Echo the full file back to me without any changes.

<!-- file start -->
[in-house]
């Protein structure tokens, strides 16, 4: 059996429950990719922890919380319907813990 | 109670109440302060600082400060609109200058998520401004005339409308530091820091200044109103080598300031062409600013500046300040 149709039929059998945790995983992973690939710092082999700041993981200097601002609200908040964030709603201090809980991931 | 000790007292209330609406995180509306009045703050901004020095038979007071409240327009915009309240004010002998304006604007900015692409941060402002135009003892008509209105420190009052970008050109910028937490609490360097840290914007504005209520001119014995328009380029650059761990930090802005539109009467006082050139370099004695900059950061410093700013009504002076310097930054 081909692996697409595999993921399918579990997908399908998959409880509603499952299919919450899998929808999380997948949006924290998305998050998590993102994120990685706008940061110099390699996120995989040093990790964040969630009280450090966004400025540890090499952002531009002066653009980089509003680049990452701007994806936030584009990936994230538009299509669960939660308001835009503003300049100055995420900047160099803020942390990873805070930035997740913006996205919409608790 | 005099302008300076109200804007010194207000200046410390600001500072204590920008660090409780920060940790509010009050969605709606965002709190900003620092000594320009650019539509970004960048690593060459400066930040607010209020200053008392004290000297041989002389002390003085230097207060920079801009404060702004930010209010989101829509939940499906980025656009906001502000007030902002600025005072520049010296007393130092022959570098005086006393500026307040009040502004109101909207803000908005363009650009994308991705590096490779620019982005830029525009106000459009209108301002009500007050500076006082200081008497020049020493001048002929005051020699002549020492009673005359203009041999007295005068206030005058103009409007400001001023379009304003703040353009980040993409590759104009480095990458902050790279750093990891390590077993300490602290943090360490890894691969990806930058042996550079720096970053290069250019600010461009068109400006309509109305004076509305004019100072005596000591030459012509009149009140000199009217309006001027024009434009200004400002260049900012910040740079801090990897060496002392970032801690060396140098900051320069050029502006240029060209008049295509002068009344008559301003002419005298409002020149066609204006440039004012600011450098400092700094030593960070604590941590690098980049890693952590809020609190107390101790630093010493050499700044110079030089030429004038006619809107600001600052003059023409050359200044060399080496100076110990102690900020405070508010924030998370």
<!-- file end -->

[in-house]
């Protein structure tokens, strides 16, 4: 059996429950990719922890919380319907813990 | 109670109440302060600082400060609109200058998520401004005339409308530091820091200044109103080598300031062409600013500046300040 149709039929059998945790995983992973690939710092082999700041993981200097601002609200908040964030709603201090809980991931 | 000790007292209330609406995180509306009045703050901004020095038979007071409240327009915009309240004010002998304006604007900015692409941060402002135009003892008509209105420190009052970008050109910028937490609490360097840290914007504005209520001119014995328009380029650059761990930090802005539109009467006082050139370099004695900059950061410093700013009504002076310097930054 081909692996697409595999993921399918579990997908399908998959409880509603499952299919919450899998929808999380997948949006924290998305998050998590993102994120990685706008940061110099390699996120995989040093990790964040969630009280450090966004400025540890090499952002531009002066653009980089509003680049990452701007994806936030584009990936994230538009299509669960939660308001835009503003300049100055995420900047160099803020942390990873805070930035997740913006996205919409608790 | 005099302008300076109200804007010194207000200046410390600001500072204590920008660090409780920060940790509010009050969605709606965002709190900003620092000594320009650019539509970004960048690593060459400066930040607010209020200053008392004290000297041989002389002390003085230097207060920079801009404060702004930010209010989101829509939940499906980025656009906001502000007030902002600025005072520049010296007393130092022959570098005086006393500026307040009040502004109101909207803000908005363009650009994308991705590096490779620019982005830029525009106000459009209108301002009500007050500076006082200081008497020049020493001048002929005051020699002549020492009673005359203009041999007295005068206030005058103009409007400001001023379009304003703040353009980040993409590759104009480095990458902050790279750093990891390590077993300490602290943090360490890894691969990806930058042996550079720096970053290069250019600010461009068109400006309509109305004076509305004019100072005596000591030459012509009149009140000199009217309006001027024009434009200004400002260049900012910040740079801090990897060496002392970032801690060396140098900051320069050029502006240029060209008049295509002068009344008559301003002419005298409002020149066609204006440039004012600011450098400092700094030593960070604590941590690098980049890693952590809020609190107390101790630093010493050499700044110079030089030429004038006619809107600001600052003059023409050359200044060399080496100076110990102690900020405070508010924030998370």